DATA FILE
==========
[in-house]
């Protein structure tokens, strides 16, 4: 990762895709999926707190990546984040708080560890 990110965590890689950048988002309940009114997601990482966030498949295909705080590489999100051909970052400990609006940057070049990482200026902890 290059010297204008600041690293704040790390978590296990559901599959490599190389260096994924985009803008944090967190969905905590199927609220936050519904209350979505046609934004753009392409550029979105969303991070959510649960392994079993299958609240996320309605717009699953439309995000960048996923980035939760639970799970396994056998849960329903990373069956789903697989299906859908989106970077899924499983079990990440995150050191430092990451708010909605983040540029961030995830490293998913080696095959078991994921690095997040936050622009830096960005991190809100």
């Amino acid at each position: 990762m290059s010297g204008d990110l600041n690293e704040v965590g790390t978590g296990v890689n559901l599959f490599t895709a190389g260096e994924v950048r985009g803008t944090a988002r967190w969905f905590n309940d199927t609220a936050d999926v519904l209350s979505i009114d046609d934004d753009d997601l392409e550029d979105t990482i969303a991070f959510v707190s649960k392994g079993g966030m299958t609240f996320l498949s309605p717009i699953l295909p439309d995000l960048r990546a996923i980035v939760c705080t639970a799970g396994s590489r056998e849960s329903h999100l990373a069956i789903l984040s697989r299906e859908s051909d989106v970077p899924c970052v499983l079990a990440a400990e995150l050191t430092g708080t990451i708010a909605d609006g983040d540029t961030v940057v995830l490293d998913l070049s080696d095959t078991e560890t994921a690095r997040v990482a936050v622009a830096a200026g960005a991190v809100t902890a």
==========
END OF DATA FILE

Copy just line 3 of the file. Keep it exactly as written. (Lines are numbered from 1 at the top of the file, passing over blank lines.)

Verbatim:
């Amino acid at each position: 990762m290059s010297g204008d990110l600041n690293e704040v965590g790390t978590g296990v890689n559901l599959f490599t895709a190389g260096e994924v950048r985009g803008t944090a988002r967190w969905f905590n309940d199927t609220a936050d999926v519904l209350s979505i009114d046609d934004d753009d997601l392409e550029d979105t990482i969303a991070f959510v707190s649960k392994g079993g966030m299958t609240f996320l498949s309605p717009i699953l295909p439309d995000l960048r990546a996923i980035v939760c705080t639970a799970g396994s590489r056998e849960s329903h999100l990373a069956i789903l984040s697989r299906e859908s051909d989106v970077p899924c970052v499983l079990a990440a400990e995150l050191t430092g708080t990451i708010a909605d609006g983040d540029t961030v940057v995830l490293d998913l070049s080696d095959t078991e560890t994921a690095r997040v990482a936050v622009a830096a200026g960005a991190v809100t902890a």